Returning to Work in Connecticut: Phase 1 Guidelines

Date   May 14, 2020

Governor Ned Lamont has approved a phased reopening of Connecticut businesses. Phase 1, set to begin on May 20, 2020, will by no means, however, be a return to normal. With a mandate that everyone adhere to all social distancing guidelines and wear a face covering when leaving their homes, the workplace in Connecticut will look different for some time. Guidelines have been issued by Governor Lamont specific to each work sector operating in the state. Guiding principles for each are the same: (1) safety; (2) science; (3) preparation; (4) choice; and (5) dynamic, allowing for rapid change if the public health situation changes.

The Phase 1 opening allows restaurants (outdoor only), retail and malls, outdoor recreation, offices, hair salons, outdoor museums and zoos and university research to resume on limited basis beginning on Wednesday May 20, 2020. Working from home wherever possible is still encouraged. In all cases, to reopen, the workplace must be able to comply with all guidelines issued by the state or delay reopening until compliance is possible. Building common areas, including elevators and lobbies, must be prepared for social distancing. All business are required to self-certify their compliance with the state prior to reopening. An on-line system is being developed for that purpose. A summary of the guidelines for each, and specifically for offices, restaurants and retail, is summarized below. To read the full guidance issued by Connecticut, please click here.

Applicable for All Phase 1 Openings

  • Prior to reopening, the workplace must be thoroughly cleaned, including all entrances, lobbies, bathrooms, kitchens, hallways, elevators, door handles, equipment and furniture.
  • A plan for reopening must be prepared and distributed to all employees, including the distribution of sector-specific guidance issued by the state.
  • A program administrator must be appointed to ensure rule implementation.
  • Signs encouraging social distancing, handwashing, disinfecting and use of PPE must be posted throughout the workplace.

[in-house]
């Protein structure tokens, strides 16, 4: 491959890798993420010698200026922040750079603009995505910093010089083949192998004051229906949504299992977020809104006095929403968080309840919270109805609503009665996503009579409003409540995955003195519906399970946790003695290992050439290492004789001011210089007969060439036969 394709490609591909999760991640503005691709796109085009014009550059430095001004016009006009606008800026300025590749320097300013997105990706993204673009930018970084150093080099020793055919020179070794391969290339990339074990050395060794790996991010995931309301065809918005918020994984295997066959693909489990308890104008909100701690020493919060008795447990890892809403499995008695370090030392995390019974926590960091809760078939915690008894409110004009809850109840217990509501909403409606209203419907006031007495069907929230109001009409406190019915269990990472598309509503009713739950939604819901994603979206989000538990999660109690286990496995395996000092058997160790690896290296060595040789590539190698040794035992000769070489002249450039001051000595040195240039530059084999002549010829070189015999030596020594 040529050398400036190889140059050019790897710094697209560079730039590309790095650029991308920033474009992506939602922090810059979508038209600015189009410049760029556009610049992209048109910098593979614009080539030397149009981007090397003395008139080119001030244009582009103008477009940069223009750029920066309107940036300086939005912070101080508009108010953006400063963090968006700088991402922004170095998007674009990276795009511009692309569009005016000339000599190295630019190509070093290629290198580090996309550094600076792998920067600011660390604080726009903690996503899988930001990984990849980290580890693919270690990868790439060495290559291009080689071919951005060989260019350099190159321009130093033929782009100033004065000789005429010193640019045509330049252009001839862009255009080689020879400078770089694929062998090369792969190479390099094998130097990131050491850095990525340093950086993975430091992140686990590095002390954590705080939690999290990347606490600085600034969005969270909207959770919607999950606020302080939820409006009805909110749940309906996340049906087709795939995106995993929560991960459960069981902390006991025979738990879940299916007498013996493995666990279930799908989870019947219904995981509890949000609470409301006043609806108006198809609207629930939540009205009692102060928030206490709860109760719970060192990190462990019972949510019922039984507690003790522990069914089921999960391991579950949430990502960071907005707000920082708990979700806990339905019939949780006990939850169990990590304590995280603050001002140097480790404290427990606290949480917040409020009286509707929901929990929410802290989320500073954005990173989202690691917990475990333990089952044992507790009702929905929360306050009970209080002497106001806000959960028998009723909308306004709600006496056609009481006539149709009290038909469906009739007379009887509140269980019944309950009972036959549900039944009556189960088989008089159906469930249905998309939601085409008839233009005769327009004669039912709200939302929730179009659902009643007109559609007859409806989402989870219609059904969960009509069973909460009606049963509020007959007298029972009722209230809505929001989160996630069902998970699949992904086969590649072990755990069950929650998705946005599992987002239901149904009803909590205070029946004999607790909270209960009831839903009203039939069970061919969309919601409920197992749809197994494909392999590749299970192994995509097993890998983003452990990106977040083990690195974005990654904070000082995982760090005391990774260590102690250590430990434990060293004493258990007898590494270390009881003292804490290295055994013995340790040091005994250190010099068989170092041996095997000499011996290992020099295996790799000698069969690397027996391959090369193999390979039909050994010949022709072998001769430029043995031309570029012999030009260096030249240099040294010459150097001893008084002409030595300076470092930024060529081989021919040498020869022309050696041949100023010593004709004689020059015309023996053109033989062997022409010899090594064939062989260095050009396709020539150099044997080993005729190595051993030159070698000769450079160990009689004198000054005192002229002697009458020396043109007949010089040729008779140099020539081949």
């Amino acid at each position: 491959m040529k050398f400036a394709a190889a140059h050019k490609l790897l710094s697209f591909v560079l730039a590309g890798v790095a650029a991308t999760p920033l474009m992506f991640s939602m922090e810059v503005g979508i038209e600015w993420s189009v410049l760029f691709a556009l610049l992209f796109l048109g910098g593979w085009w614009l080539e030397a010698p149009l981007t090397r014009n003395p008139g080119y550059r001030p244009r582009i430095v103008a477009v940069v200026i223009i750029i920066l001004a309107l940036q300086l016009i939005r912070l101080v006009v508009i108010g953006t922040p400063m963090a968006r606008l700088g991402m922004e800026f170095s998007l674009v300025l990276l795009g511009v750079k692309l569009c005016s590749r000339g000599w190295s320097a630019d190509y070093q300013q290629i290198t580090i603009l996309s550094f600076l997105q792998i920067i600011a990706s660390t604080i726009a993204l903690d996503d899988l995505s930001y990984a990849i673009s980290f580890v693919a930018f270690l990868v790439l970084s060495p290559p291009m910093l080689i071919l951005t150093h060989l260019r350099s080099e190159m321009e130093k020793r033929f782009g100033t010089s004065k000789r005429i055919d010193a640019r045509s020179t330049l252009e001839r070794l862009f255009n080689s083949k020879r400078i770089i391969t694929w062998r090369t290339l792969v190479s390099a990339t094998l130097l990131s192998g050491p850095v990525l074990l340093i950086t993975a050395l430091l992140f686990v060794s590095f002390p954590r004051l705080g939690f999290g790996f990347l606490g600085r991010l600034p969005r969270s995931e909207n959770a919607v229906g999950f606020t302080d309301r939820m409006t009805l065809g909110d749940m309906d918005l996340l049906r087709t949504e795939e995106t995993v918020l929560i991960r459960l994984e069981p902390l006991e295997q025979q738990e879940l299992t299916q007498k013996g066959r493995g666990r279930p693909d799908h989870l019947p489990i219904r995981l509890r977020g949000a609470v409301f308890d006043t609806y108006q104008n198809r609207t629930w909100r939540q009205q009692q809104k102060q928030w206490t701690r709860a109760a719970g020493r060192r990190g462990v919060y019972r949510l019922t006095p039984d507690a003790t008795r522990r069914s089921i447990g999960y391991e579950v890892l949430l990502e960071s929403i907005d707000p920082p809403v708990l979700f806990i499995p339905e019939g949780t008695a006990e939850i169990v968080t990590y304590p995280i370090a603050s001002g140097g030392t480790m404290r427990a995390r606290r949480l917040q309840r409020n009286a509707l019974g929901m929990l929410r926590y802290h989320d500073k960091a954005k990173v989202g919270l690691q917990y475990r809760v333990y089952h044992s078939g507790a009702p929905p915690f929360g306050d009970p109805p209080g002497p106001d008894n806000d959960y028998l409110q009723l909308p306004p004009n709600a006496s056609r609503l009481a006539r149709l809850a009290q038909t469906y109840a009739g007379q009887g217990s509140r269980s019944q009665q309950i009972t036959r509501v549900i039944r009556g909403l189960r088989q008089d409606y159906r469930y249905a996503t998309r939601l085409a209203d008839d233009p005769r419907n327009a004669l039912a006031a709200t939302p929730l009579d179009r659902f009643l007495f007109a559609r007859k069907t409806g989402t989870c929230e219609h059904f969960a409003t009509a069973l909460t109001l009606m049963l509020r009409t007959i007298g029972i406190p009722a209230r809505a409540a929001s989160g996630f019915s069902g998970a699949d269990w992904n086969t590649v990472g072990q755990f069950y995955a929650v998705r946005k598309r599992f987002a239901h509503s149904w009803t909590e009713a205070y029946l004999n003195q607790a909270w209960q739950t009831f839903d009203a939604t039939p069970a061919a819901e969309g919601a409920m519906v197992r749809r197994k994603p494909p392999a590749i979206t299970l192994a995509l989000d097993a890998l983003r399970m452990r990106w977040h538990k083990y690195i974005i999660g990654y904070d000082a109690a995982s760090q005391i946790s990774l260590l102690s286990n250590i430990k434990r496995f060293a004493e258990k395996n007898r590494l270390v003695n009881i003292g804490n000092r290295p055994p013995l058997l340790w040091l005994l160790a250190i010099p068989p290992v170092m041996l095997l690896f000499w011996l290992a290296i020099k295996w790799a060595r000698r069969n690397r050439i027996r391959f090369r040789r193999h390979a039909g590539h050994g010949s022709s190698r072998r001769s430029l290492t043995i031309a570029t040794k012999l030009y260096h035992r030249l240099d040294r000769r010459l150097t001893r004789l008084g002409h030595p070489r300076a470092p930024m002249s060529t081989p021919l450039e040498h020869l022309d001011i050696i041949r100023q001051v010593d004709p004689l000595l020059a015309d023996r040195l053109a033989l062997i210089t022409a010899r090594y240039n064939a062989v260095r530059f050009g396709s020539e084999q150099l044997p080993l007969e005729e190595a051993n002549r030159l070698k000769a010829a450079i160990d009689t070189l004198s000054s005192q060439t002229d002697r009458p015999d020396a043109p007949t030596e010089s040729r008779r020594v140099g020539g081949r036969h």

• Daily health checks must also be conducted by employers, and employees should confirm daily that they are not experiencing any COVID-19-related symptoms.
  • Employees who are sick should remain home.
  • Develop a cleaning and disinfecting checklist, and ensure employees understand who is responsible for implementing the plan.
  • Clean and disinfect bathrooms frequently, multiple times a day. During busy times, clearing should be done hourly. A cleaning log should be maintained.
  • Employees, independent contractors and subcontractors should be trained in workplace rules and proper protocols on cleaning and how to use cleaning products and disinfectants safely.
  • Increase ventilation rates for all indoor work.
  • Provide PPE for all employees, independent contractors and subcontractors, including proper facemasks or cloth face coverings that completely cover the nose and mouth. Face masks or cloth face coverings must be worn by all employees, independent contractors and subcontractors in all common areas, including lobbies, elevators and bathrooms. An employee may choose to use his/her own face covering over that provided by the employer.
  • A log of employees on work premises should be maintained to aid with contact tracing.
  • Shifts and break times should be staggered and capacity limited to 50 percent.
  • Place hand sanitizer at the business entrance and in common areas.
  • Put disposable disinfectant wipes near all shared equipment and surfaces for employees to use to disinfect after each use.
  • Businesses must post clear signage that includes the state hotline (211) for employees and customers to report potential violations.
  • Whistleblower protection is provided to any employee who reports a COVID-19-related safety or health concern.


  • All employees should continue to work from home where possible.
  • Visitors should be limited and must wear a face mask or cloth face covering that completely covers the mouth and nose or be denied entrance.
  • All shipping and deliveries should be confined to a designated area.
  • Ensure that all desks are at least six feet apart and place partitions between employees if it is not possible to maintain a six-foot distance between work stations.
  • Create work zones within the office, and limit movement between zones.
  • Install visual social distancing markers that encourage employees to remain six feet apart.
  • Close all non-essential amenities, such as break and coat rooms.
  • Manage the number of people in elevators by creating lines with social distancing markers placed six feet apart and using elevator attendants.
  • Face masks/cloth face coverings may be removed only once an employee is at his/her individual work station.


  • Restaurants may only open for outdoor dining.
  • All bars, including those outdoors, must remain closed.
  • Governor Lamont has issued an Executive Order allowing for relaxed permitting and zoning regulations to permit outdoor dining and liquor service and expanded outdoor seating capacity.